We’ve been having a discussion over an editorial piece I wrote yesterday concerning the hybrid engine in Formula 1 and if this was indeed the direction the sport should be heading in. It’s not a hatchet piece on green technology or slamming the green movement but rather a piece asking if hybrid is right for F1.
It was, however, FIA president Jean Todt who moved F1 into the hybrid formula and engine manufacturers such as Renault and Mercedes who endorsed the move with some suggesting that both threatened to leave the sport if it did not move toward hybrids.
F1 teams had decided to stop using the Kinetic Energy Recovery System (KERS) after a year in use for cost reasons back in 2009 and Todt was not happy about it saying:
“I am convinced that we absolutely must reflect the environment with new technologies,” Todt said. “We must adapt to our time and review fundamentally motorsport – even create new disciplines. “After giving up on Kers, we will accomplish nothing innovative next year. I’m sorry about that.”
And so began F1’s march into a format that apparently would “reflect the environment”—in short, hybrid engines. As I stated in the editorial, there is no doubt the technology being used in the new power unit is top shelf but is it the direction F1 should be heading in and why was it imperative that a racing series reflect the environment? Especially when the teams knew in 2009 that the technology was expensive and the series was challenged by the global economic downturn of 2008 with Honda, Toyota and BMW leaving the sport?
The early critic of the new engine in 2014—the first year they were used—was none other than F1 boss Bernie Ecclestone himself. While most F1 pundits were miffed by his candid commentary on the new engines, he’s maintained that they aren’t right for F1 and even lobbied to return to the predecessor in the form of a V8 engine.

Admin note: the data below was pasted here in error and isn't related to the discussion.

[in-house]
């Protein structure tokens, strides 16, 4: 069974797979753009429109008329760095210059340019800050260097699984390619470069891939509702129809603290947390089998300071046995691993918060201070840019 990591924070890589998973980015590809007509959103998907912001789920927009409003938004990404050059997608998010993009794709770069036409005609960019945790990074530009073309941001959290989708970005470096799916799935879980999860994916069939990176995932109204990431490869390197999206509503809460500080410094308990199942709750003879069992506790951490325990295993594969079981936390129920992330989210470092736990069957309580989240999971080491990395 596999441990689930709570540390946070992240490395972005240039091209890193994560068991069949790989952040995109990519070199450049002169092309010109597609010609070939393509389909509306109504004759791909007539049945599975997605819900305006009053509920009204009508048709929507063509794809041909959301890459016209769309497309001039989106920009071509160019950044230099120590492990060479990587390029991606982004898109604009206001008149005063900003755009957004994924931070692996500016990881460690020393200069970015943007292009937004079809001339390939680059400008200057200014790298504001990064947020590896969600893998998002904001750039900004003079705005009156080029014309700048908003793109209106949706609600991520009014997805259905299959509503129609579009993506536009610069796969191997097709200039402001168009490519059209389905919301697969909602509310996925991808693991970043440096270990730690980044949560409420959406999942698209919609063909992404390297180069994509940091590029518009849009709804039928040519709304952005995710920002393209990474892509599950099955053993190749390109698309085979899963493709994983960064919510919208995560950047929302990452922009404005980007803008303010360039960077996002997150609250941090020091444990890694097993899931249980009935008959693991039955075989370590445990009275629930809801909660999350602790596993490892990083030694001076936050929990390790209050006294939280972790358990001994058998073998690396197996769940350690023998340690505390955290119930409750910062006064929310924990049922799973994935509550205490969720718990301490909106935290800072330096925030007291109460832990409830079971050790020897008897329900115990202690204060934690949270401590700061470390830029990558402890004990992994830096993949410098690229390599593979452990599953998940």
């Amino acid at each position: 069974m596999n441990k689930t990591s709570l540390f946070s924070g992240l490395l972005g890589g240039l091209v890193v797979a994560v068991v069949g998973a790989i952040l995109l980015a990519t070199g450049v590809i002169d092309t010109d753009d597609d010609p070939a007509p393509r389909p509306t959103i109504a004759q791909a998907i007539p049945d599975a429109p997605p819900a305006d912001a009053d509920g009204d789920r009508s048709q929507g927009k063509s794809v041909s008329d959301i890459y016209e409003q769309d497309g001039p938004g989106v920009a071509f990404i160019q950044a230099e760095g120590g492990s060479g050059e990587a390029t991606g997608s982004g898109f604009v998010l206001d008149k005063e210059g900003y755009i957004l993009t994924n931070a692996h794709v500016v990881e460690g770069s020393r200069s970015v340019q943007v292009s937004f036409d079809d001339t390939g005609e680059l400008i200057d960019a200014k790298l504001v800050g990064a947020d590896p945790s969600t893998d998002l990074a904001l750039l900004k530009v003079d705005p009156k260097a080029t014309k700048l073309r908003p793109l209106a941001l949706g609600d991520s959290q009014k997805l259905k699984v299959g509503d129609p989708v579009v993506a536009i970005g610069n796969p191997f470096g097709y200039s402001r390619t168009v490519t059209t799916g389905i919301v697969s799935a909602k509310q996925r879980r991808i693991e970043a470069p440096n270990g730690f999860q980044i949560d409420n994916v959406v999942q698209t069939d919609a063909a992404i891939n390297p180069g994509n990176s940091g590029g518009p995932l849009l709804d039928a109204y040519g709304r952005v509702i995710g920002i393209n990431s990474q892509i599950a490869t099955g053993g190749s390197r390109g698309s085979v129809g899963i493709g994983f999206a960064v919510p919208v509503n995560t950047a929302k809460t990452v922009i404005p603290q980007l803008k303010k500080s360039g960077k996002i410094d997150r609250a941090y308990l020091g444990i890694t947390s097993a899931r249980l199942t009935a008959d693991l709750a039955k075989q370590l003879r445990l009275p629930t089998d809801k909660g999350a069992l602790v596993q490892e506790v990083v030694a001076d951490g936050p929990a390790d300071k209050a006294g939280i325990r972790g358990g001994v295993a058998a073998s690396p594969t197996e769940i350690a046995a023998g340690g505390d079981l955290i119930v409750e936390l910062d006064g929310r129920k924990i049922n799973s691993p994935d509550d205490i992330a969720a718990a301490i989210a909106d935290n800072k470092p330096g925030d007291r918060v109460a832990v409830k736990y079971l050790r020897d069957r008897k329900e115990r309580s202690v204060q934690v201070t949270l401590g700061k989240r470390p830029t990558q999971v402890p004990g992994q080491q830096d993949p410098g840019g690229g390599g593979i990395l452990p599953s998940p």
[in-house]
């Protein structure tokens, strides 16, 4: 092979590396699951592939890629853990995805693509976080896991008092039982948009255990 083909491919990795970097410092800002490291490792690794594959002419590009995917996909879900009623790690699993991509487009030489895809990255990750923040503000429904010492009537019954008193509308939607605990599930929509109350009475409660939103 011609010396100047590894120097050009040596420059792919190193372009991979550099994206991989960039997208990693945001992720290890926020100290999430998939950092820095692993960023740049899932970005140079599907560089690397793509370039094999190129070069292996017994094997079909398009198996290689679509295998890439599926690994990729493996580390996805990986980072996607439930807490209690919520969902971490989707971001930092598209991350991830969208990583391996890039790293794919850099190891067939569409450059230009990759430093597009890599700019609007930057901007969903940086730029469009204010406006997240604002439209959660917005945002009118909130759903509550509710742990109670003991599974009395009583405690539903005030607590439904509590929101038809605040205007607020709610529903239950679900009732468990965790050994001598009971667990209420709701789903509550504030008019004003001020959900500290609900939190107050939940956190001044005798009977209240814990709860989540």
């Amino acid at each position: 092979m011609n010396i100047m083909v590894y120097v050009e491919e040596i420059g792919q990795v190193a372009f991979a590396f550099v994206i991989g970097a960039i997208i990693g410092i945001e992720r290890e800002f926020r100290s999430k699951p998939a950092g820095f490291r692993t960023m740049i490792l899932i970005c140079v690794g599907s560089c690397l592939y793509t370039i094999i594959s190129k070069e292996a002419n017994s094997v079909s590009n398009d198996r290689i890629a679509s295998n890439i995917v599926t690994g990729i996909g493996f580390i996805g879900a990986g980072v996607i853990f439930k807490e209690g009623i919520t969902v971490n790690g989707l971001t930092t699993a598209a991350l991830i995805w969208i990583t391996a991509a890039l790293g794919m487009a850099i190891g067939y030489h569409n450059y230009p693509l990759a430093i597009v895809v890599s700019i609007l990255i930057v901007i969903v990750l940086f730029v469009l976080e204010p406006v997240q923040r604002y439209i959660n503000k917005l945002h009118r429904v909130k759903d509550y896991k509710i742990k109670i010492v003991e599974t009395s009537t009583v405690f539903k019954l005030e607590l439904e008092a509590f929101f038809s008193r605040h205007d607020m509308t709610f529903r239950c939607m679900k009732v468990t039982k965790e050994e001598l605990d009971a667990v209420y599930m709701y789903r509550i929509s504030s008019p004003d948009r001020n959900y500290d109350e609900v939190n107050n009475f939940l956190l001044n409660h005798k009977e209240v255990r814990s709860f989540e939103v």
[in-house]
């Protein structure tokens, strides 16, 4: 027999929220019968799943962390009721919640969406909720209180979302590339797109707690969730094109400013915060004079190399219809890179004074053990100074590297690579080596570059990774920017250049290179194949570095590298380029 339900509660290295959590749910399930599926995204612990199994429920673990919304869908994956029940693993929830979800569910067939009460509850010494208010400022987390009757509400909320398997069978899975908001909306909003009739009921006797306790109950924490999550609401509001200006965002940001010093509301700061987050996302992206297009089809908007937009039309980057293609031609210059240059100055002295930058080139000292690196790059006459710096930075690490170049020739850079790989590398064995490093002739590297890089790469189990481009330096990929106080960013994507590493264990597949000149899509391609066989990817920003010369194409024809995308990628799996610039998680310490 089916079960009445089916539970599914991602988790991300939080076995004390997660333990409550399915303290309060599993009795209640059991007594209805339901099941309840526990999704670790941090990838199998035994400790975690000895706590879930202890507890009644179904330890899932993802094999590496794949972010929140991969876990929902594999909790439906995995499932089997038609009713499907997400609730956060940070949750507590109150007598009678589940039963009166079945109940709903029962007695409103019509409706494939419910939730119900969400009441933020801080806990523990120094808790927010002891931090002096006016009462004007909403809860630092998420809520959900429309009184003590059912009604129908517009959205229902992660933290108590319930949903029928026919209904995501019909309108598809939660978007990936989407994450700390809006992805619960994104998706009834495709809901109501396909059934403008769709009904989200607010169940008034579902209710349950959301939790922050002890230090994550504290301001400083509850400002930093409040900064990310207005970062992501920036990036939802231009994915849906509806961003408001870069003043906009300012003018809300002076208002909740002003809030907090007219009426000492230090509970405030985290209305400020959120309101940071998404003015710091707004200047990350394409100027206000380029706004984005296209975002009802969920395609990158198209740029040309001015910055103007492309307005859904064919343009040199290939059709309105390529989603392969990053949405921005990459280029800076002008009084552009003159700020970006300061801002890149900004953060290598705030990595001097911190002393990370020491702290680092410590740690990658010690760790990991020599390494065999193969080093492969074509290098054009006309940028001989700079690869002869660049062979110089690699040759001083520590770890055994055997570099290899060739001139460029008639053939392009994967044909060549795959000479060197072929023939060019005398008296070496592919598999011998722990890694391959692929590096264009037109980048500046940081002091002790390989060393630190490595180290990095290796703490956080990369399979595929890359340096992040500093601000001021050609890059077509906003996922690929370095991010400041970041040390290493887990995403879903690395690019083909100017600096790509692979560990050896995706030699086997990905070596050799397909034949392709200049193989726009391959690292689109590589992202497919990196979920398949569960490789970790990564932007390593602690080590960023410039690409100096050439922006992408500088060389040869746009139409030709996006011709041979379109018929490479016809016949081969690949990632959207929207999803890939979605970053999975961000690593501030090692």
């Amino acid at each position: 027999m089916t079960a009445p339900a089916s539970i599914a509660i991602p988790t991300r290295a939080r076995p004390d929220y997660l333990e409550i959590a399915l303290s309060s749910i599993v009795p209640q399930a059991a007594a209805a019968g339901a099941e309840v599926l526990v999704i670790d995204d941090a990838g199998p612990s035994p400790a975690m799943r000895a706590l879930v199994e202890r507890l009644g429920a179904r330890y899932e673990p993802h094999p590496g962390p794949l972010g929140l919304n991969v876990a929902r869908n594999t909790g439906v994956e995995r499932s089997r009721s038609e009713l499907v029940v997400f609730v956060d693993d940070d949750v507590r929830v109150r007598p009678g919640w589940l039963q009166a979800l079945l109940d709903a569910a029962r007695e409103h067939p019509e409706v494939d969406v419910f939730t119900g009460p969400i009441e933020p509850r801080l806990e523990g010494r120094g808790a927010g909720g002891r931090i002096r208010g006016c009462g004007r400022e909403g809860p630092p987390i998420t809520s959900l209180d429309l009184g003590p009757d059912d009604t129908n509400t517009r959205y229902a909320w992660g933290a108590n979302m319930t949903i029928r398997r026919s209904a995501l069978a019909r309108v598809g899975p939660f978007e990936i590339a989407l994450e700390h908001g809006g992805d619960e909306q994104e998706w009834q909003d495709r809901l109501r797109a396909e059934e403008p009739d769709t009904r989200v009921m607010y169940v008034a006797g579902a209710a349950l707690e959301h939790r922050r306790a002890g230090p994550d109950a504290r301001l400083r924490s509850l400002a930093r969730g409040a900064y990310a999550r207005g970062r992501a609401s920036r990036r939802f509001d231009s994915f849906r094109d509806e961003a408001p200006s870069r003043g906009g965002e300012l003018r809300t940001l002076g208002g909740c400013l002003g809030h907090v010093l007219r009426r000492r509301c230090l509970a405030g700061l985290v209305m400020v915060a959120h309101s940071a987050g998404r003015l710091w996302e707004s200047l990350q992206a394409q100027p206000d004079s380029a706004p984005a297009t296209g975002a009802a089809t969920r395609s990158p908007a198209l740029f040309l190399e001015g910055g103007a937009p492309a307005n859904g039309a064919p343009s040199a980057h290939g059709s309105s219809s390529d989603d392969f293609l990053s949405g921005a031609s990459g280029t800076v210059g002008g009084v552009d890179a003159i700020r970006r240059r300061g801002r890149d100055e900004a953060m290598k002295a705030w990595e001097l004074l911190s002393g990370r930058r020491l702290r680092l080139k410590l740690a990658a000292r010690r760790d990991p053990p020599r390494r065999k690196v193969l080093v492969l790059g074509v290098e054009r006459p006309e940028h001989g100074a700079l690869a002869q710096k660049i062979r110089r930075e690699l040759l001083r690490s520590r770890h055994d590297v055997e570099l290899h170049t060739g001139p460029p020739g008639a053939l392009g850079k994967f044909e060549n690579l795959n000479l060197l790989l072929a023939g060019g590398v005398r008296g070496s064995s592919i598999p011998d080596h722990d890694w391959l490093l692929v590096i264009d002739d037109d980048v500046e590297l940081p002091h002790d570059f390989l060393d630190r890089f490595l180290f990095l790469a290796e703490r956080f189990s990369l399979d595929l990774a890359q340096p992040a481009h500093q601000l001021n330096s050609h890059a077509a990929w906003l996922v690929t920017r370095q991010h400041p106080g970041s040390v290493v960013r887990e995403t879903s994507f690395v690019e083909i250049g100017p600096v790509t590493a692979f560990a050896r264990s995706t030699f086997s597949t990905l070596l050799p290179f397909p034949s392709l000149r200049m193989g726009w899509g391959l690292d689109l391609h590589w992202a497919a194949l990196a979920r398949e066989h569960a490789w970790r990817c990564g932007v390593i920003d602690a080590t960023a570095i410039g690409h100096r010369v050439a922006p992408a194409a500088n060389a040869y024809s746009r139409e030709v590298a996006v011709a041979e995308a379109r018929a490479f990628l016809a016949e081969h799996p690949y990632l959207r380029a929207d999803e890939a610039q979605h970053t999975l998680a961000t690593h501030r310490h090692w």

Now, Mercedes boss Niki Lauda and Ferrari boss, Maurizio Arrivebene, are calling for a change to 1,000bhp engines in 2017 and wider tires along with other changes that would make the cars much more difficult to drive and more exciting to watch. That, on the surface, sounds fine but Ecclestone isn’t done yet—he says that isn’t enough telling Forbes:
“They can develop the current engine but it isn’t a solution because they can’t do what has to be done. The engine that we have got, when it was conceived, nobody knew exactly how it would turn out, and this power unit is not suitable for what it is being used for. It’s that simple. Good power unit and a wonderful bit of engineering but not designed for Formula One. It was never designed to finish in the way it has.”
As my editorial suggested, I agree with him. I think these engines can be developed but in the end, is it the right direction for F1? One need only look at the renewed interest in WEC sports car racing to see where the manufacturers are focused and where the road car technology is being developed. It’s no easy solution but F1 needs to find an answer sooner rather than later.
Hat Tip: Forbes